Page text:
Bill Clinton was indeed impeached by the House of Representatives, but the senate did not come to the necessary 2/3 majority agreement to fully process it, so he was acquitted.
Initially, four impeachment articles were brought against president Clinton: two perjury charges, one charge of abuse of power and one of obstruction of justice. Only the one perjury impeachment article and that of obstruction of justice passed, and he had to stand trial in front of the Senate on these two charges. This made him only the second U.S. president after Andrew Johnson (in 1868) to be impeached.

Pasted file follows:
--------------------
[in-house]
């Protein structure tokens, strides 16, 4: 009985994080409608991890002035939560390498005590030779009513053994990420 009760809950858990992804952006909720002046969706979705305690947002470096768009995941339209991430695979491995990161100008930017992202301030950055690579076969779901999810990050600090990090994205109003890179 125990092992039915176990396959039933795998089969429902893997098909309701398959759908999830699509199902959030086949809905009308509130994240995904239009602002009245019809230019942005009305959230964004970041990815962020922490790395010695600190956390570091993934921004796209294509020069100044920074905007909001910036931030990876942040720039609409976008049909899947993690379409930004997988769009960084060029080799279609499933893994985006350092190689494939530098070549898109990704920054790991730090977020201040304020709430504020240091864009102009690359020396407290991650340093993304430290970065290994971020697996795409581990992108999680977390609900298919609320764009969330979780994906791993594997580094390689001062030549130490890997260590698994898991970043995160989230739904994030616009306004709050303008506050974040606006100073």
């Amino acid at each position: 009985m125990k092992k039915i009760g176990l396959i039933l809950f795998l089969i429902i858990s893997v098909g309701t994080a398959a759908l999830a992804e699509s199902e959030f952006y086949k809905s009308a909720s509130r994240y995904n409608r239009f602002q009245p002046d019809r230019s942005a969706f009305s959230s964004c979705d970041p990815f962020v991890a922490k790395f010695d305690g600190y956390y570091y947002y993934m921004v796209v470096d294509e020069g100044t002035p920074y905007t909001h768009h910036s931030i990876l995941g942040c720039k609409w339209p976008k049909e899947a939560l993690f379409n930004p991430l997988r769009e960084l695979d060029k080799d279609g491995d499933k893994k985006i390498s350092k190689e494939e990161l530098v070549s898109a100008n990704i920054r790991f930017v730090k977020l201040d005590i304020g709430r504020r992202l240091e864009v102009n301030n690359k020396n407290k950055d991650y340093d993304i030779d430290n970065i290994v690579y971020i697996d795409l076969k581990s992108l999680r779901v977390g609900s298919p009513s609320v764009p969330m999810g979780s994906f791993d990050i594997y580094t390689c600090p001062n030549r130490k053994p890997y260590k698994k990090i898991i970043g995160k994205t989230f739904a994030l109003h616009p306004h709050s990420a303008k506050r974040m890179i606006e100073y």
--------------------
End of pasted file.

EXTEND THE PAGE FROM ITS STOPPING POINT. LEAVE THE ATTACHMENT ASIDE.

With television cameras rolling, on February 12, 1999 the whole world watched as the senators stood up to vote inside the chamber. 55 Senators voted “not guilty” on the charge of perjury. The Senate split 50/50 against Clinton when it came to the charge of obstruction of justice. This meant that the 2/3 majority was not achieved, the President was acquitted and allowed to serve out the rest of his term of office up until January 2001.
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